When we look at
music in games these days it becomes quite clear just how much it has
changed over the last 10 years or so. Gone are the two channel
ditties of Mario and Bubble Bobble, today's games see everything from
popular radio acts, to huge, sweeping orchestral scores. When it
comes to these sweeping orchestral scores in gaming one of the most
accomplished composers out there has to be Jeremy Soule whose past works
include Giants: Citizen Kabuto, Icewind Dale, and Total Annihilation.
Recently we had the opportunity to ask him about writing music for
games, what he's working on now, and the industry in general, so let's
get down to the interview, shall we?
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Interview With Jeremy
1. So, what was your first gig?
My first real gig in the games business came about in 1994 when I was
hired as an in house composer for SquareSoft. I landed this opportunity
as the result of a demo I created to showcase what I believed music for
games should sound like. I had played a lot of computer games and felt
the existing music lacked drama and intensity. So, I went out on a bit
of a limb, rented some state of the art equipment and made a demo.
Shortly after SquareSoft reviewed it, they offered me a job. Secret of
Evermore was the first title I composed for.
2. Many musicians seem to be drawn towards neat gadgets, like
effects pedals, modules, and such, like moths to a flame, especially in
the music shop with all those lovely dials, faders, and LCD displays
singing their siren song. Do you ever find yourself in "Gadget
Freak" mode when it comes to gear?
A few years ago, I was more of a "gadget freak" than I am now.
In fact, it's my brother Julian who pays more attention to the technical
end of things than I do. Overall, we believe it's much better to invest
in the best quality, high end equipment that does the job for years to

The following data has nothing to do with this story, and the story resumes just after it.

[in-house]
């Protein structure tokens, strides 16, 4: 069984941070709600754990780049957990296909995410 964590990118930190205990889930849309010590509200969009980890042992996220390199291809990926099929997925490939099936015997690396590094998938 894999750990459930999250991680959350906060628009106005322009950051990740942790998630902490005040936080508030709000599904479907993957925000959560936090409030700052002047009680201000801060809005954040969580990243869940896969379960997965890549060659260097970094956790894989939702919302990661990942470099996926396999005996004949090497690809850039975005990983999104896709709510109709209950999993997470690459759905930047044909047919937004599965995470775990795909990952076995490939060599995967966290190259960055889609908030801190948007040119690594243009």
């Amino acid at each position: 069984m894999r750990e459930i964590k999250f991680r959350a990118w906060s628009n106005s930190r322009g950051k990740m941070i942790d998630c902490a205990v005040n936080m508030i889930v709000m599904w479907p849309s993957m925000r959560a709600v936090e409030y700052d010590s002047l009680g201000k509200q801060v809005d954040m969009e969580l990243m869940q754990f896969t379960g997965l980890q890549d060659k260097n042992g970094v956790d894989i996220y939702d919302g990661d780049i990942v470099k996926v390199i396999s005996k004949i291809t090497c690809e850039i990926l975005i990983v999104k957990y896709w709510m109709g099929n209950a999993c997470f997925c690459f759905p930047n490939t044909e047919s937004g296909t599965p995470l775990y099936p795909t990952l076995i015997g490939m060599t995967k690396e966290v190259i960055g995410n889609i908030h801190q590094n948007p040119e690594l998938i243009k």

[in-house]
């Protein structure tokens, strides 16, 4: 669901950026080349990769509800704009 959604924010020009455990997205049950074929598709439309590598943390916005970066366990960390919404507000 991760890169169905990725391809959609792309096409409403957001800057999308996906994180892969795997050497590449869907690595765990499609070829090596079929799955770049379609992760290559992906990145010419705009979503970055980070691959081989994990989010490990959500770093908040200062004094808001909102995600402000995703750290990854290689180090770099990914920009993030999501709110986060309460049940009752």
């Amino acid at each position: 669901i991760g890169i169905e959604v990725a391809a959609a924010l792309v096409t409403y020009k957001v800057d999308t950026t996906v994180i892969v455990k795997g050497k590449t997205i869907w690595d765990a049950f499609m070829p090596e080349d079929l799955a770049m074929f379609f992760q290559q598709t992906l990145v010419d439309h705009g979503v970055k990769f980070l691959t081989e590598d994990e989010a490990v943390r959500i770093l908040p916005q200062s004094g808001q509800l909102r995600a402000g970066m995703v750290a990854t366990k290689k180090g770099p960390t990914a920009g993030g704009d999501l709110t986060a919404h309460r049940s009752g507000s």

come, than to keep replacing one gadget for another. The gear we use in
our studio is all special order merchandise that is not available in
music stores. We do replace our PCs more often as faster processors and
more sophisticated mother boards are introduced. But, I'm basically
composing so much music that I don't have time to keep up with the
latest gizmos and gadgets.
3. Do you play many games in your spare time?
You bet - that is, if I have any spare time these days. Right now, I'm
spending a lot of time with two games I'm currently working on -
Baldur's Gate Dark Alliance and Dungeon Seige. Both of these outstanding
titles are scheduled for release this Fall. Of course, there's my old
favorite - The Seventh Guest - which I always go back to.
4. In your bio on your site it mentions that your brother and
yourself are working on making the most realistic synthesized orchestra
possible. What can you tell us about this? Has any of your game
soundtracks featured these samples?
For Julian and I, arriving at this goal will always be a work in
progress. We continually discover new ways to enhance the quality and
realism of our orchestral soundtracks. For example, during a recent
recording session with the Prague Philharmonic Orchestra, we became
inspired to work on emulating realistic surround environments in our own
studio. Some of our best work, so far, is evident in titles like Icewind
Dale, Heart of Winter and Giants:Citizen Kabuto but there is a
substantial leap in quality yet to come with Dungeon Siege and Dark
5. Does the interactive nature of games make composing music for a
title easier or harder?
It is much harder to compose music for entertainment that's interactive.
The variety of elements and options that constitute today's computer and
video games require a myriad of different musical arrangements and
compositions. From one scene to the next, I often compose the same piece
of music about a dozen times, dropping one instrument for another,
switching tunes back and forth, adding new sounds, etc. It's a